C-Level Insights: Top Tactics to Keep Your Strategic Plan on Track

Safeguard Your Strategy: Top Tactics to Keep Your Strategic Plan on Track

As the quarter comes to a close and year-end results are revealed, strategic planning is top of mind for astute leaders. Today we’re going to share some unexpected pitfalls and essential tactics for keeping your strategy on track.

The Myth of the Maverick CEO
The image persists — a solitary individual with infinite vision, comprehensive marketplace knowledge, and ruthlessly shrewd business instincts single-handedly leading his or her organization to success. That’s not reality … and can be a destructive myth.  In today’s environment of lightning-fast change and data overload, a CEO must look to their team for the advice, insight and analysis that will drive their strategic planning. It is critical that the CEO create an environment in which all key players can voice their views, expertise and understanding of the market landscape.

The moment a person forms a theory his imagination sees in every object only the traits which favor that theory.

Thomas Jefferson, American Founding Father and Third US President

Communication Is Key To Build Momentum
Once a strategy is in place, it is imperative that the plan is communicated and bought into by everyone in the organization. Without company-wide alignment and a shared vision of success, different parts of the organization will inevitably strike off on their own, the plan will lose definition and strategic momentum will come to a standstill. However, when a strategy is effectively communicated to all corners of the company, the result is an operational and philosophical alignment that leads to smooth sailing and shared success.

Stick to Your Guns ... Prepare for Push Back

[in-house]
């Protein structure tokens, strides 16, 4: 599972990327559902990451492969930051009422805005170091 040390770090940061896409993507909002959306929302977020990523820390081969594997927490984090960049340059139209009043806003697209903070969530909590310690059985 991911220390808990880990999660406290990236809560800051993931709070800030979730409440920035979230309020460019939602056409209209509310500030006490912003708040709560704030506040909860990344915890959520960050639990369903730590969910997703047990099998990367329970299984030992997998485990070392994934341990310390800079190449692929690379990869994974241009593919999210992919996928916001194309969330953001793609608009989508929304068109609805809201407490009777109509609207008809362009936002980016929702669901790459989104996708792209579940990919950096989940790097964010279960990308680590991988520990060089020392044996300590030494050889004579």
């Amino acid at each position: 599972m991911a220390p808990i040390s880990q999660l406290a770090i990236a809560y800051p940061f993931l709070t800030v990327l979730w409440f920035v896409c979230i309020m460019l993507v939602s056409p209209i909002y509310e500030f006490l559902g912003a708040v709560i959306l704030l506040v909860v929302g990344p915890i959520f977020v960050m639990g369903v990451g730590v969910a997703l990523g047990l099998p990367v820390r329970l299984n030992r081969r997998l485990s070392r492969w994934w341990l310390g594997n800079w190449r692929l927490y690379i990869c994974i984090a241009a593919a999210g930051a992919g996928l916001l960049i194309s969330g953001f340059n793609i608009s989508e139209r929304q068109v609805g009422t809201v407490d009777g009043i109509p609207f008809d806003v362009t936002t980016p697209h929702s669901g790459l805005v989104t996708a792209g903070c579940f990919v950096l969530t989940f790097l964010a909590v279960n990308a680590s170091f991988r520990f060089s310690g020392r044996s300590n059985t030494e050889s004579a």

If your strategy includes the kind of organizational or operational change that rattles a few cages, be prepared for push back. Remember, changing course, even by a few degrees, is never easy. It is your job to commit to your strategic roadmap, have the discipline to avoid distractions and stay on target.  Lastly, take a long, hard look at your strategic planning—past, present and future. Did your organization stick to its plan or deter from it? Did you under or over perform? What went right? What went wrong? Answer these questions accurately, put a plan into place, communicate it effectively, and stick to your guns, and you’ll be on the right path for 2012.

Get Smart with War Games
A smart strategic plan must adapt to a shifting marketplace. Redstones has found that the best way to prepare for change … is to go to war. Setting up ‘war games’ with internal groups to analyze the market and imagine real-life scenarios of opportunity and risk is a surprisingly fun way to strengthen your strategy and foster communication. 

I believe that you have to understand the economics of a business before you have a strategy, and you have to understand your strategy before you have a structure. If you get these in the wrong order, you will probably fail.

Michael Dell, Founder and CEO of Dell, Inc.